On the question of job approval, the NYT/CBS poll shows President
Bush up 6 points to 58%. My apologies.
You may have heard about this exchange from the panel discussion
on Special Report last night but just in case you missed it, here's
KONDRACKE: "I was here at Fox News, Madeleine Albright, former
secretary of state was in the Green Room getting made up for
a different show. And she said do you suppose that the Bush
administration has Usama bin Laden hidden away somewhere and
will bring him out before the election?"
MARA LIASSON: "The October Surprise."
KONDRACKE: "The October -- she was -- she was not smiling, you
BRIT HUME: "What did you say?"
KONDRACKE: "I said you can't seriously believe that. And she
said, well, she thought it was a possibility. I mean, you know,
that is just unthinkable. That's irrational. It's -- but they
will believe anything about George Bush, the Democratic Party.
And this is not some kid in sandals, you know, working in the
Dean campaign. This is the former secretary of state."
clearer every day the Bush-hating fever raging through the hard
left of the Dem base has now infected the entire party. - T.
Bevan 12:15 pm | Link
claims her comments were "tongue in cheek." Sorry
Secretary, it sounds more like "foot in mouth."
THINGS THAT MATTER - PART I:
Wanna know how out of touch Howard Dean is with a huge portion
(if not a huge majority) of Americans and how they feel? I submit
this extraordinary email I received in response to my
post Monday as Exhibit A:
your optimism as expressed in You're
Next, Osama. I pray you are right, not so much for me--
and I want that slime captured real bad -but for my wife and
latter is in a cancer hospital in the Bronx dying of a brain
tumor. His only son, Lt. Joseph G. Leavey, led Ladder 15 to
the 78th floor of the WTC's South Tower. They directed a number
of folks to safety, several whom we know by name who made it
out, before that first tower collapsed while Joe and his crew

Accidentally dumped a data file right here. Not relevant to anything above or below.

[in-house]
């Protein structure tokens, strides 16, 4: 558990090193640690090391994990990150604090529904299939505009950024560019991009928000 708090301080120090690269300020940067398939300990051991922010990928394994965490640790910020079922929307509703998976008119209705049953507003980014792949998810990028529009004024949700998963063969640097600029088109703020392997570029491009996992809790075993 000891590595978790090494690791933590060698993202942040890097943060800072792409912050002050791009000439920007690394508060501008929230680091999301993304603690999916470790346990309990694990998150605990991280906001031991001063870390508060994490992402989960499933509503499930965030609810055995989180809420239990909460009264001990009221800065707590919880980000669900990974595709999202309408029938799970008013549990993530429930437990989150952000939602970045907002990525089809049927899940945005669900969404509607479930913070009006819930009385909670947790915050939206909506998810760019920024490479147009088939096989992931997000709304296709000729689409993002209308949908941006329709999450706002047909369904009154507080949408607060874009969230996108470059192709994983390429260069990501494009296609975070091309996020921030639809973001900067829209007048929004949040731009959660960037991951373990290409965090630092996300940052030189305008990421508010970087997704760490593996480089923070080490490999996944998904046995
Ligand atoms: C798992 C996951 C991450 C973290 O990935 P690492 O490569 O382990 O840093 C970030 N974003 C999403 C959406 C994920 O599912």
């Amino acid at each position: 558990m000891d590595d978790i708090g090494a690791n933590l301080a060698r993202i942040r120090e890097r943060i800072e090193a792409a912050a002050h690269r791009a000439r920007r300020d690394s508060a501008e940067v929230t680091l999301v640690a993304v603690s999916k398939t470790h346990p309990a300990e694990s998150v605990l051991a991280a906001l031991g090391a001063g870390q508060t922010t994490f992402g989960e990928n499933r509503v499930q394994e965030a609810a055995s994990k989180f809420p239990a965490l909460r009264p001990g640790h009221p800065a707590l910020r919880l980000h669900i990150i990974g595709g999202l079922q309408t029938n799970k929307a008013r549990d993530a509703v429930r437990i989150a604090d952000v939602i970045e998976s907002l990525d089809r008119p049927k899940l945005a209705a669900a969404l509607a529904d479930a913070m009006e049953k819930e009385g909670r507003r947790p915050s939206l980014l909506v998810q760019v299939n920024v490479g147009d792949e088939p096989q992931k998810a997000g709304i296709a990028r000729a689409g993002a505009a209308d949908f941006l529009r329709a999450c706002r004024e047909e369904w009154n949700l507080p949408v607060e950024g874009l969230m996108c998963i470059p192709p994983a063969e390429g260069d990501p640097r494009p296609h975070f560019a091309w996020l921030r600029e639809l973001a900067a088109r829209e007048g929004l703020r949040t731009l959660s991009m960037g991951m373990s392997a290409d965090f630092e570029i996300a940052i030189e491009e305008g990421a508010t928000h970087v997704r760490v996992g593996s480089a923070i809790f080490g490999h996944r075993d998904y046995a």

were trying to get to the people above where the plane hit.
I spoke to my wife, in NYC, on the phone Sunday morning, her
dad had already awoken her with a phone call of Saddam's capture.
She said it gave him hope.
our troops, many of whom I once served with during my career
in the Army, for capturing Saddam. I'm not a "but what about
Osama" liberal Bush-hater and yes, with George W. Bush as president,
we will get Osama.
that Joe's dad lives long enough to see his son's murderer also
in custody or, preferably, in a pine box.
says it "doesn't matter" whether Osama bin Laden is
tried at The Hague where he will not face the death penalty. It
does matter. It matters a lot to a great number of Americans.
against the death penalty that's fine, go ahead and make your
case. Dean didn't do that, nor did he seem to know the implications
of what he was saying. But he certainly knows the implications
now, and he hasn't done a thing to change or clarify his position.
In the general election, this is the kind of low hanging fruit
your opponents can only dream about.
THAT MATTER - PART II: In his interview with Diane Sawyer
last night President Bush fended off a barrage
of questions about Iraq's WMDs. Here's the key exchange:
SAWYER: But let me try to ask — this could be a long question.
... ... When you take a look back, Vice President Cheney said
there is no doubt, Saddam Hussein has weapons of mass destruction,
not programs, not intent. There is no doubt he has weapons of
mass destruction. Secretary Powell said 100 to 500 tons of chemical
weapons and now the inspectors say that there's no evidence
of these weapons existing right now. The yellow cake in Niger,
in Niger. George Tenet has said that shouldn't have been in
your speech. Secretary Powell talked about mobile labs. Again,
the intelligence — the inspectors have said they can't confirm
this, they can't corroborate.
PRESIDENT BUSH: Yet.
DIANE SAWYER: — an active —
PRESIDENT BUSH: Yet.
DIANE SAWYER: Is it yet?
PRESIDENT BUSH: But what David Kay did discover was they had
a weapons program, and had that, that — let me finish for a
second. Now it's more extensive than, than missiles. Had that
knowledge been examined by the United Nations or had David Kay's
report been placed in front of the United Nations, he, he, Saddam
Hussein, would have been in material breach of 1441, which meant
it was a causis belli. And look, there is no doubt that Saddam
Hussein was a dangerous person, and there's no doubt we had
a body of evidence proving that, and there is no doubt that
the president must act, after 9/11, to make America a more secure
DIANE SAWYER: Again, I'm just trying to ask, these are supporters,
people who believed in the war who have asked the question.
PRESIDENT BUSH: Well, you can keep asking the question and my
answer's gonna be the same. Saddam was a danger and the world
is better off cause we got rid of him.
DIANE SAWYER: But stated as a hard fact, that there were weapons
of mass destruction as opposed to the possibility that he could
move to acquire those weapons still —
PRESIDENT BUSH: So what's the difference?
DIANE SAWYER: Well —
PRESIDENT BUSH: The possibility that he could acquire weapons.
If he were to acquire weapons, he would be the danger. That's,